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Ofgem could save consumers a further £4.1bn in next set of energy network price controls

Energy regulator Ofgem has the opportunity to further cut the excess profits made by energy network companies – the private companies that run the UK’s pipes and wires – and save consumers an additional £4.1bn during its next set of price controls (RIIO-2).

New analysis released today by Citizens Advice shows how these companies could benefit to the tune of £4.1bn if the regulator doesn’t look again at how risky they are to investors. It reveals that Ofgem could deliver major savings for consumers if it accepts and applies findings of a landmark study commissioned by UK Regulators Network (UKRN).

Ofgem has already signalled that energy network companies should expect around £5bn in reduced profits in the next set of price controls. The new analysis by Citizens Advice suggests that the regulator can and should go further, resulting in a total saving to consumers of £9.1bn.

Regulated monopolies are much less risky than average firms

The UKRN study suggested the current methodology used by Ofgem to calculate the risk to investors – the equity beta – may be flawed. The study proposes a new methodology to more accurately measure the riskiness of these companies. Citizens Advice finds that this could result in major savings for consumers.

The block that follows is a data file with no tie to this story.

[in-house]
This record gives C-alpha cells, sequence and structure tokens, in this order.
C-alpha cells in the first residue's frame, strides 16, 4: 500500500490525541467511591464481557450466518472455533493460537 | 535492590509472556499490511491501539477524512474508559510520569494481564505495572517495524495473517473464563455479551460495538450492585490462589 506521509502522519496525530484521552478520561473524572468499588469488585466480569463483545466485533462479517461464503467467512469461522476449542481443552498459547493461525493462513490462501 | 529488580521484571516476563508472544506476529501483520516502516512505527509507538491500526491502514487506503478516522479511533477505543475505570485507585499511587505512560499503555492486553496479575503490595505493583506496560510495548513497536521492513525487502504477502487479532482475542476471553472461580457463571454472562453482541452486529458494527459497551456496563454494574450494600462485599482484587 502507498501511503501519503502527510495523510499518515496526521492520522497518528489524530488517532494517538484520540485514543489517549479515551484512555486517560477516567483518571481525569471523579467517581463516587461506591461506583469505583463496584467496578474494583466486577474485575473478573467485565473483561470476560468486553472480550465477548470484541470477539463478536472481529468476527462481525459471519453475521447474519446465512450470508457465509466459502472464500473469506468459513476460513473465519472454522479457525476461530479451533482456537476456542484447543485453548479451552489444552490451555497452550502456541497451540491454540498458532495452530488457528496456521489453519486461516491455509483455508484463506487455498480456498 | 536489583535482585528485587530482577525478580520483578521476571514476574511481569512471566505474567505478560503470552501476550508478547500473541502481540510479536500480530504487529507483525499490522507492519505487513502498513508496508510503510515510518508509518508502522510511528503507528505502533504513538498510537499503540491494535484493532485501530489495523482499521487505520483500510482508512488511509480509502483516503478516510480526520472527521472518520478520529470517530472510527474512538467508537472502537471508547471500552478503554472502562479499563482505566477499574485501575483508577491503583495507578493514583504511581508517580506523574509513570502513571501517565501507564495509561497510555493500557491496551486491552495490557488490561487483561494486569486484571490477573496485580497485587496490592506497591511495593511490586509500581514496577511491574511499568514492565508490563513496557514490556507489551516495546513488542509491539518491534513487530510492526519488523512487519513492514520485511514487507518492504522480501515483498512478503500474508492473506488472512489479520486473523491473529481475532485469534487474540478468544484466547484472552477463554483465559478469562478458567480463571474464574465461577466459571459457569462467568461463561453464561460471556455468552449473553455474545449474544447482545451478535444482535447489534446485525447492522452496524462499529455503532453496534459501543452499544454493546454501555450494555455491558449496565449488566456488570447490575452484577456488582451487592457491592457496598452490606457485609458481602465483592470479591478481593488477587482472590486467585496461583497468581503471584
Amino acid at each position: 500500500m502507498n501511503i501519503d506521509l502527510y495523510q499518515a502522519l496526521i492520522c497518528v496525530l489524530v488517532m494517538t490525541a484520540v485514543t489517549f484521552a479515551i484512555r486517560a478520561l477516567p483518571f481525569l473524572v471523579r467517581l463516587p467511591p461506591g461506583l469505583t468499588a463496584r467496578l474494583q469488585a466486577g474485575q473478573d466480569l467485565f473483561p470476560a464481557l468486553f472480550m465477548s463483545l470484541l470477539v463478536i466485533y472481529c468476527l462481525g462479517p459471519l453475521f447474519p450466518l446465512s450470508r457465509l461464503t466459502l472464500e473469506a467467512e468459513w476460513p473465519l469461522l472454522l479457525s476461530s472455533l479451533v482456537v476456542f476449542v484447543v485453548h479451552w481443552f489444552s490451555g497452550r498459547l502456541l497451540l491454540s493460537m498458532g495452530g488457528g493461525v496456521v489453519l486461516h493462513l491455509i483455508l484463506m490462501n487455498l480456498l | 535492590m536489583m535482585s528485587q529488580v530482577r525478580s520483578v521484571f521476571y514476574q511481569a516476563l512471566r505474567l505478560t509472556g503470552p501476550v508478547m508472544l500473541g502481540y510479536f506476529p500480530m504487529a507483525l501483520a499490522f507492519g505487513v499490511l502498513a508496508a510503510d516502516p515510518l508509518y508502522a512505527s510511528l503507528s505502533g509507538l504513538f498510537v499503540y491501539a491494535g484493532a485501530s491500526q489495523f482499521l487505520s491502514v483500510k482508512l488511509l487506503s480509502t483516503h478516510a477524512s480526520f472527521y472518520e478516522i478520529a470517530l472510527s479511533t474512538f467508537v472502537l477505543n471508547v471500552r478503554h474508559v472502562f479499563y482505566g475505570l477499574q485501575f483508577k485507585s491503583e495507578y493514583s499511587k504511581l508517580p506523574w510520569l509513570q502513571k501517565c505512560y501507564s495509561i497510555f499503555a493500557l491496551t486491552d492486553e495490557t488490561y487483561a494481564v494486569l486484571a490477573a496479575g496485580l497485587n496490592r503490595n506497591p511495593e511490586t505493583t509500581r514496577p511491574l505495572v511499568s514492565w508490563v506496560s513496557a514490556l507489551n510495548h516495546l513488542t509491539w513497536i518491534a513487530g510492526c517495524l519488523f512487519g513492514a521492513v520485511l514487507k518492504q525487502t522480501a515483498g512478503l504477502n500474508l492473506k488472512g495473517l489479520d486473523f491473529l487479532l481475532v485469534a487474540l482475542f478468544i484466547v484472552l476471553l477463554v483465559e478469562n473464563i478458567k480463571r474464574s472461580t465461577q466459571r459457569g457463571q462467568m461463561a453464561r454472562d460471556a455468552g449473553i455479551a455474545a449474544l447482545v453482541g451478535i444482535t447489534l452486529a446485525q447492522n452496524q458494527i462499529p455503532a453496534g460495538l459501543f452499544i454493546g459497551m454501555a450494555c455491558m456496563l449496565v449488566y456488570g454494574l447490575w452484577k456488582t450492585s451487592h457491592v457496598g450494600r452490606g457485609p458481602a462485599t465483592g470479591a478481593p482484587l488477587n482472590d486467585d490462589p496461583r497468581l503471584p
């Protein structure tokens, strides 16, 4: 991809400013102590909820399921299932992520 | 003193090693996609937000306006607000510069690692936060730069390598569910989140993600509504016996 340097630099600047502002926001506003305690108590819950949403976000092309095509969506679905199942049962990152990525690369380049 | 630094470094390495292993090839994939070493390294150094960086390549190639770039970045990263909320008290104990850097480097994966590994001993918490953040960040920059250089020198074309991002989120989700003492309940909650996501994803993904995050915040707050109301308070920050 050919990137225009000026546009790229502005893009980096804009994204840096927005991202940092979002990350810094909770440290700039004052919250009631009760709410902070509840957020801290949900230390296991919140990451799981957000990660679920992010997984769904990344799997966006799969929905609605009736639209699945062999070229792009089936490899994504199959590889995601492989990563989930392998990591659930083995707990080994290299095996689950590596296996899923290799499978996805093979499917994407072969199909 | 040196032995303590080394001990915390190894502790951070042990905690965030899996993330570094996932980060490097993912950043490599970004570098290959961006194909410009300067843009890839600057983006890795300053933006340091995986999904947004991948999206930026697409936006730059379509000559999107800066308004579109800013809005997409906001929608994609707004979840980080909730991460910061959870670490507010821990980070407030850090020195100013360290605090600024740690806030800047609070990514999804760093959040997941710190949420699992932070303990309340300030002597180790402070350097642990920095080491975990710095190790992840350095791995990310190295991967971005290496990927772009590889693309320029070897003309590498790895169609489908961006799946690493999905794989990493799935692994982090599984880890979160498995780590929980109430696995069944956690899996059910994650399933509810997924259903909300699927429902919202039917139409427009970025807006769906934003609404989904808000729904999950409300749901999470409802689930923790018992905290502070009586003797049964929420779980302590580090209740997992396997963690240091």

The current methodology estimates that energy network companies are as risky as the average firm on the stock market. UKRN’s research suggests that energy network companies are actually far less risky than regulators have previously estimated and pose less risk still than Ofgem have acknowledged in their RIIO-2 proposals.

The market data used to calculate this risk is also crucial. Currently regulators model the risk of regulated monopolies over two to five year periods. But UKRN’s research suggests looking at these companies over longer periods, a decade or more, which reveals them to be much safer investments, around 30-50% of the risk of an average firm.

Applying the new methodology

With the first elements of the next price controls not set to take effect until 2021, Citizens Advice is calling on Ofgem to conduct further detailed analysis of these findings.

Gillian Guy, Chief Executive of Citizens Advice, said:

“These decisions may seem extremely technical, but they matter. Get them wrong and it hits consumers directly in the pocket.

“Regulators face a difficult balancing act. Firms need to be able to attract investment and investors need suitable levels of returns. But regulators need to ensure that the decisions they make don’t allow companies to make billions in excess profits and leave customers to pick up the bill.

“A new approach to analysing the risk of these firms will mean lower returns for investors, but the result is a better deal for consumers.”

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